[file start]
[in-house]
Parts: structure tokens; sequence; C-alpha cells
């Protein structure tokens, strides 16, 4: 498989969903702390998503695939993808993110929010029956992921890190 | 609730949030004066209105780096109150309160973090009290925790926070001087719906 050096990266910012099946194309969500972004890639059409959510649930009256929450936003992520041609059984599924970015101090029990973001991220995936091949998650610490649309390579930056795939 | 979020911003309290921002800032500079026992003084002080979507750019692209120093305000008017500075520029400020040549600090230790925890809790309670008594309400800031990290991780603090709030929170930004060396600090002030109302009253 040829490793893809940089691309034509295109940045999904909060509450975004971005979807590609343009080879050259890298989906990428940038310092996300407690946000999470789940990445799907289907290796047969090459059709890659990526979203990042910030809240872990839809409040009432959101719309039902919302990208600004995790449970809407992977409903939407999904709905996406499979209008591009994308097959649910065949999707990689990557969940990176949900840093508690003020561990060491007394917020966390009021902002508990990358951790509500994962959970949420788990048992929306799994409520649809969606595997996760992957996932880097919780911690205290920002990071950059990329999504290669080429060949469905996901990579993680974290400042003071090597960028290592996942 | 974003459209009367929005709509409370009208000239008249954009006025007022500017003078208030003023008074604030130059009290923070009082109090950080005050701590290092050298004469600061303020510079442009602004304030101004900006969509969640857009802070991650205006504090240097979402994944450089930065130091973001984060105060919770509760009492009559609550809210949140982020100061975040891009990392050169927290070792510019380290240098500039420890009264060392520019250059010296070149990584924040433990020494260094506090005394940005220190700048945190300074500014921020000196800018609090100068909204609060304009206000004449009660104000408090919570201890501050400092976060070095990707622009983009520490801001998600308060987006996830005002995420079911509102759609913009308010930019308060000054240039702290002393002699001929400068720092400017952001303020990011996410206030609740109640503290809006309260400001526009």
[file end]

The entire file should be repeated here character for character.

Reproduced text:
[in-house]
Parts: structure tokens; sequence; C-alpha cells
């Protein structure tokens, strides 16, 4: 498989969903702390998503695939993808993110929010029956992921890190 | 609730949030004066209105780096109150309160973090009290925790926070001087719906 050096990266910012099946194309969500972004890639059409959510649930009256929450936003992520041609059984599924970015101090029990973001991220995936091949998650610490649309390579930056795939 | 979020911003309290921002800032500079026992003084002080979507750019692209120093305000008017500075520029400020040549600090230790925890809790309670008594309400800031990290991780603090709030929170930004060396600090002030109302009253 040829490793893809940089691309034509295109940045999904909060509450975004971005979807590609343009080879050259890298989906990428940038310092996300407690946000999470789940990445799907289907290796047969090459059709890659990526979203990042910030809240872990839809409040009432959101719309039902919302990208600004995790449970809407992977409903939407999904709905996406499979209008591009994308097959649910065949999707990689990557969940990176949900840093508690003020561990060491007394917020966390009021902002508990990358951790509500994962959970949420788990048992929306799994409520649809969606595997996760992957996932880097919780911690205290920002990071950059990329999504290669080429060949469905996901990579993680974290400042003071090597960028290592996942 | 974003459209009367929005709509409370009208000239008249954009006025007022500017003078208030003023008074604030130059009290923070009082109090950080005050701590290092050298004469600061303020510079442009602004304030101004900006969509969640857009802070991650205006504090240097979402994944450089930065130091973001984060105060919770509760009492009559609550809210949140982020100061975040891009990392050169927290070792510019380290240098500039420890009264060392520019250059010296070149990584924040433990020494260094506090005394940005220190700048945190300074500014921020000196800018609090100068909204609060304009206000004449009660104000408090919570201890501050400092976060070095990707622009983009520490801001998600308060987006996830005002995420079911509102759609913009308010930019308060000054240039702290002393002699001929400068720092400017952001303020990011996410206030609740109640503290809006309260400001526009």